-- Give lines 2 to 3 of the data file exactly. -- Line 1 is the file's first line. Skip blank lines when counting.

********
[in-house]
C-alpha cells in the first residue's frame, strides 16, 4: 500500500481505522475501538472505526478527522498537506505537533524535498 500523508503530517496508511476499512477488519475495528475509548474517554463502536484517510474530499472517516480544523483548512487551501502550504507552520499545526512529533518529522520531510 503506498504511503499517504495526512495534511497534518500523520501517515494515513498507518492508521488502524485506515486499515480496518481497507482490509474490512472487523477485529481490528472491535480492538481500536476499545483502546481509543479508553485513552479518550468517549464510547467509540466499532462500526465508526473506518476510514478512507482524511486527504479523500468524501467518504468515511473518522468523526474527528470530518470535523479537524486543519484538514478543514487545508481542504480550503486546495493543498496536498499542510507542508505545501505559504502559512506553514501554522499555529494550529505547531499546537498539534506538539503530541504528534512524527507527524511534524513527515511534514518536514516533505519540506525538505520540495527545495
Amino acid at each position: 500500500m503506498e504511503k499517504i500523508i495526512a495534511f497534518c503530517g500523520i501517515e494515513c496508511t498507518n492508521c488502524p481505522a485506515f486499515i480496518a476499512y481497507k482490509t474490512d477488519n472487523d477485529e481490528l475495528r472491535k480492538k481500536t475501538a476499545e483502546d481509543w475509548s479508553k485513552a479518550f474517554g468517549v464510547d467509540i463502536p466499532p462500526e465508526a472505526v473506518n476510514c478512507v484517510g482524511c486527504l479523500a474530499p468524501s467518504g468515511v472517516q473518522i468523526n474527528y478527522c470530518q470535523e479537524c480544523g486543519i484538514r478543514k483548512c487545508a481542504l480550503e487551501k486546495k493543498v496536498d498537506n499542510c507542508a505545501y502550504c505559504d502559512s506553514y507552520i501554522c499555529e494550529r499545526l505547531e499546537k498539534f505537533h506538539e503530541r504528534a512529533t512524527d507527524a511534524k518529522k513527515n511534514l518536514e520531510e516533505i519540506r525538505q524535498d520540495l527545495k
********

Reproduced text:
C-alpha cells in the first residue's frame, strides 16, 4: 500500500481505522475501538472505526478527522498537506505537533524535498 500523508503530517496508511476499512477488519475495528475509548474517554463502536484517510474530499472517516480544523483548512487551501502550504507552520499545526512529533518529522520531510 503506498504511503499517504495526512495534511497534518500523520501517515494515513498507518492508521488502524485506515486499515480496518481497507482490509474490512472487523477485529481490528472491535480492538481500536476499545483502546481509543479508553485513552479518550468517549464510547467509540466499532462500526465508526473506518476510514478512507482524511486527504479523500468524501467518504468515511473518522468523526474527528470530518470535523479537524486543519484538514478543514487545508481542504480550503486546495493543498496536498499542510507542508505545501505559504502559512506553514501554522499555529494550529505547531499546537498539534506538539503530541504528534512524527507527524511534524513527515511534514518536514516533505519540506525538505520540495527545495
Amino acid at each position: 500500500m503506498e504511503k499517504i500523508i495526512a495534511f497534518c503530517g500523520i501517515e494515513c496508511t498507518n492508521c488502524p481505522a485506515f486499515i480496518a476499512y481497507k482490509t474490512d477488519n472487523d477485529e481490528l475495528r472491535k480492538k481500536t475501538a476499545e483502546d481509543w475509548s479508553k485513552a479518550f474517554g468517549v464510547d467509540i463502536p466499532p462500526e465508526a472505526v473506518n476510514c478512507v484517510g482524511c486527504l479523500a474530499p468524501s467518504g468515511v472517516q473518522i468523526n474527528y478527522c470530518q470535523e479537524c480544523g486543519i484538514r478543514k483548512c487545508a481542504l480550503e487551501k486546495k493543498v496536498d498537506n499542510c507542508a505545501y502550504c505559504d502559512s506553514y507552520i501554522c499555529e494550529r499545526l505547531e499546537k498539534f505537533h506538539e503530541r504528534a512529533t512524527d507527524a511534524k518529522k513527515n511534514l518536514e520531510e516533505i519540506r525538505q524535498d520540495l527545495k